U.S. History
Material Type:
Textbook
Provider:
MassBay Community College
Author:
Jill Silos-Rooney
Date Added:
05/13/2019
America during the 1918 Influenza Pandemic
Unrestricted Use
CC BY
Rating

In the spring of 1918, the United States was embroiled in World War I, fighting alongside the English, French, and Russians against the Central Powers of Germany and Austria-Hungary. In total, 70 million men were at war on multiple fronts across Europe, Russia, the Middle East, and Northern Africa. The tide was finally turning for the Allies after a crushing offensive by German forces mere weeks earlier. Then, a fierce enemy intervened—an outbreak of influenza that would decimate entire regiments and towns, kill civilians and soldiers alike by the millions, and rapidly become a global pandemic. This disease weakened forces on both sides, changing not only the course of the war but also the economies and population stability of every affected nation. In the long term, this particular outbreak would inspire research on an unprecedented scale and lead to advances in science and medicine, forever altering our understanding of epidemiology. From the spring of 1918 to early 1919, no aspect of life remained untouched by the pandemic for Americans at home and on the front. This exhibition explores the pandemic’s impact on American life.  This exhibition was created as part of the DPLA’s Digital Curation Program by the following students as part of Dr. Joan E. Beaudoin's course "Metadata in Theory and Practice" in the School of Library and Information Science at Wayne State University: Bethany Campbell, Michelle John, Samantha Reid-Goldberg, Anne Sexton, and John Weimer.

Subject:
U.S. History
Material Type:
Diagram/Illustration
Primary Source
Unit of Study
Provider:
Digital Public Library of America
Wayne State University
Provider Set:
DPLA Exhibitions
Author:
Anne Sexton
Bethany Campbell
John Weimer
Michelle John
Samantha Reid-Goldberg
Date Added:
04/01/2015
The American Abolitionist Movement
Unrestricted Use
CC BY
Rating

This collection uses primary sources to explore the American Abolitionist Movement. Digital Public Library of America Primary Source Sets are designed to help students develop their critical thinking skills and draw diverse material from libraries, archives, and museums across the United States. Each set includes an overview, ten to fifteen primary sources, links to related resources, and a teaching guide. These sets were created and reviewed by the teachers on the DPLA's Education Advisory Committee.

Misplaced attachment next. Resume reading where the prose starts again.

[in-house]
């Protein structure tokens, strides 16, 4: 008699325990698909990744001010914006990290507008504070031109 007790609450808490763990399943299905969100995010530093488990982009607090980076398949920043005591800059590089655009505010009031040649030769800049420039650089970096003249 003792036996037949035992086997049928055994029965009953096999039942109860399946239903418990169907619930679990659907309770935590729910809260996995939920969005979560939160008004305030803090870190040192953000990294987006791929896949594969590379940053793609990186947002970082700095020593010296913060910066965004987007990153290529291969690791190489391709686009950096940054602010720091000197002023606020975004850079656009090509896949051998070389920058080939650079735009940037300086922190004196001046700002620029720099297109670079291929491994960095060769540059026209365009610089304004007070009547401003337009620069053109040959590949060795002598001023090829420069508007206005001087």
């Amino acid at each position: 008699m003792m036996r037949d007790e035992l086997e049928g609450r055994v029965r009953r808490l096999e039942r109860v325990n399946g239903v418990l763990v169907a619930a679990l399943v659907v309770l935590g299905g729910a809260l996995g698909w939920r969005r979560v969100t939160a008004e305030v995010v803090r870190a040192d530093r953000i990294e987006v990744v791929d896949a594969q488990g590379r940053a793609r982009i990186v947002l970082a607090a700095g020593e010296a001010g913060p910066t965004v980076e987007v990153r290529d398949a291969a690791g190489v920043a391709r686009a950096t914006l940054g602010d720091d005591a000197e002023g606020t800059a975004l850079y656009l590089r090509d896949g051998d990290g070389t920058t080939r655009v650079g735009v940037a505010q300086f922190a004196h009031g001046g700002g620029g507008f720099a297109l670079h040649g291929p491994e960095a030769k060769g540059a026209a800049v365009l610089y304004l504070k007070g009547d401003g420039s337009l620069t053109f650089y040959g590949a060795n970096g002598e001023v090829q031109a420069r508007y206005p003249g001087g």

Subject:
U.S. History
Ethnic Studies
Material Type:
Primary Source
Provider:
Digital Public Library of America
Provider Set:
Primary Source Sets
Author:
Kerry Dunne
Date Added:
10/20/2015
American Aviatrixes: Women with Wings
Unrestricted Use
CC BY
Rating

Throughout the early twentieth century, women looked to break new ground in ways never before possible, and the sky literally became the limit. As the nation moved into the aviation age, many women saw flying as a way to break out of traditional societal roles. It gave women not just an opportunity for adventure and excitement, but a way to earn a living outside of the home that demanded respect. Aviatrix Ruth Bancroft Law described it, after defeating the cross-country distance record: "There is an indescribable feeling which one experiences in flying; it comes with no other form of sport or navigation. It takes courage and daring; one must be self-possessed, for there are moments when one's wits are tested to the full. Yet there is an exhilaration that compensates for all one's efforts." In this exhibition we explore the early history of aviation and the courageous women who took to the skies—aviatrixes who found freedom, broke new ground, and inspired generations of women along the way. This exhibition was created as part of the DPLA’s Digital Curation Program by the following students as part of Professor Debbie Rabina’s course "Information Services and Sources" in the School of Information and Library Science at Pratt Institute: Megan DeArmond, Diana Moronta, Laurin Paradise.

Subject:
U.S. History
Women's Studies
Material Type:
Diagram/Illustration
Primary Source
Unit of Study
Provider:
Digital Public Library of America
Pratt Institute
Provider Set:
DPLA Exhibitions
Author:
Diana Moronta
Megan DeArmond
Date Added:
03/01/2015
The American Founding in Practice: Ideals vs. Reality
Unrestricted Use
CC BY
Rating

The United States was founded on the principles of natural rights, equality, and classical republicanism, but how well did it actually live up to these ideals? In this lecture, Professor Rob McDonald of the US Military Academy at West Point describes the conflict between the ideals of the American Revolution and the unfortunate realities of the time.

Subject:
U.S. History
Material Type:
Lecture
Provider:
Institute for Humane Studies
Author:
Rob McDonald
Date Added:
10/31/2017
American Government Textbook
Unrestricted Use
CC BY
Rating

This is an ADA compliant downloadable version of the American Government online textbook at U.S. History.org by The Independence Hall Association.

Subject:
U.S. History
Material Type:
Reading
Author:
Barbara Soots
Date Added:
08/27/2019